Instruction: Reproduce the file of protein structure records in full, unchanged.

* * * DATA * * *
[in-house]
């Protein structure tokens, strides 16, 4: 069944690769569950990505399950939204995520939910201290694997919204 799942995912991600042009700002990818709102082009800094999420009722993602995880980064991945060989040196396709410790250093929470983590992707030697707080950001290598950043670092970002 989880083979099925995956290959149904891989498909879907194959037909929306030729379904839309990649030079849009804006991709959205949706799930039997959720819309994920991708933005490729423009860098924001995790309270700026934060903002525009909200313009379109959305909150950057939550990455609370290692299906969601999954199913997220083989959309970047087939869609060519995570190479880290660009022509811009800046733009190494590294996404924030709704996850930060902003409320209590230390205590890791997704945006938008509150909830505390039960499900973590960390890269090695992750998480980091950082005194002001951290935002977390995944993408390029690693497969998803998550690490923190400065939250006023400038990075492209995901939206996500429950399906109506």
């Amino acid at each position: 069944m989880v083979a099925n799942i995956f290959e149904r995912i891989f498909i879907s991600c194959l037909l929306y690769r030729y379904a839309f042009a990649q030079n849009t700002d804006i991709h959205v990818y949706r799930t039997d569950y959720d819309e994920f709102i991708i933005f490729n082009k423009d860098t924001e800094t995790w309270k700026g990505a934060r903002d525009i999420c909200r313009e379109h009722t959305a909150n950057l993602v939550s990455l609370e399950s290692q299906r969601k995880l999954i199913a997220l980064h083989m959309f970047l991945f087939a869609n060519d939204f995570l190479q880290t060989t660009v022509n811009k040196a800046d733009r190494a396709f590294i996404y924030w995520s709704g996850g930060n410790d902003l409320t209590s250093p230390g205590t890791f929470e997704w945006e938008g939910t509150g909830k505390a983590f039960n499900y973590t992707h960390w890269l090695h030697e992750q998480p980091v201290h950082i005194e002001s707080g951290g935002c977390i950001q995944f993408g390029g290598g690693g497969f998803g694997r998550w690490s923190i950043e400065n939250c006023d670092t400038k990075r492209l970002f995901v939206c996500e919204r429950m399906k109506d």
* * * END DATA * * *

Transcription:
[in-house]
């Protein structure tokens, strides 16, 4: 069944690769569950990505399950939204995520939910201290694997919204 799942995912991600042009700002990818709102082009800094999420009722993602995880980064991945060989040196396709410790250093929470983590992707030697707080950001290598950043670092970002 989880083979099925995956290959149904891989498909879907194959037909929306030729379904839309990649030079849009804006991709959205949706799930039997959720819309994920991708933005490729423009860098924001995790309270700026934060903002525009909200313009379109959305909150950057939550990455609370290692299906969601999954199913997220083989959309970047087939869609060519995570190479880290660009022509811009800046733009190494590294996404924030709704996850930060902003409320209590230390205590890791997704945006938008509150909830505390039960499900973590960390890269090695992750998480980091950082005194002001951290935002977390995944993408390029690693497969998803998550690490923190400065939250006023400038990075492209995901939206996500429950399906109506």
């Amino acid at each position: 069944m989880v083979a099925n799942i995956f290959e149904r995912i891989f498909i879907s991600c194959l037909l929306y690769r030729y379904a839309f042009a990649q030079n849009t700002d804006i991709h959205v990818y949706r799930t039997d569950y959720d819309e994920f709102i991708i933005f490729n082009k423009d860098t924001e800094t995790w309270k700026g990505a934060r903002d525009i999420c909200r313009e379109h009722t959305a909150n950057l993602v939550s990455l609370e399950s290692q299906r969601k995880l999954i199913a997220l980064h083989m959309f970047l991945f087939a869609n060519d939204f995570l190479q880290t060989t660009v022509n811009k040196a800046d733009r190494a396709f590294i996404y924030w995520s709704g996850g930060n410790d902003l409320t209590s250093p230390g205590t890791f929470e997704w945006e938008g939910t509150g909830k505390a983590f039960n499900y973590t992707h960390w890269l090695h030697e992750q998480p980091v201290h950082i005194e002001s707080g951290g935002c977390i950001q995944f993408g390029g290598g690693g497969f998803g694997r998550w690490s923190i950043e400065n939250c006023d670092t400038k990075r492209l970002f995901v939206c996500e919204r429950m399906k109506d």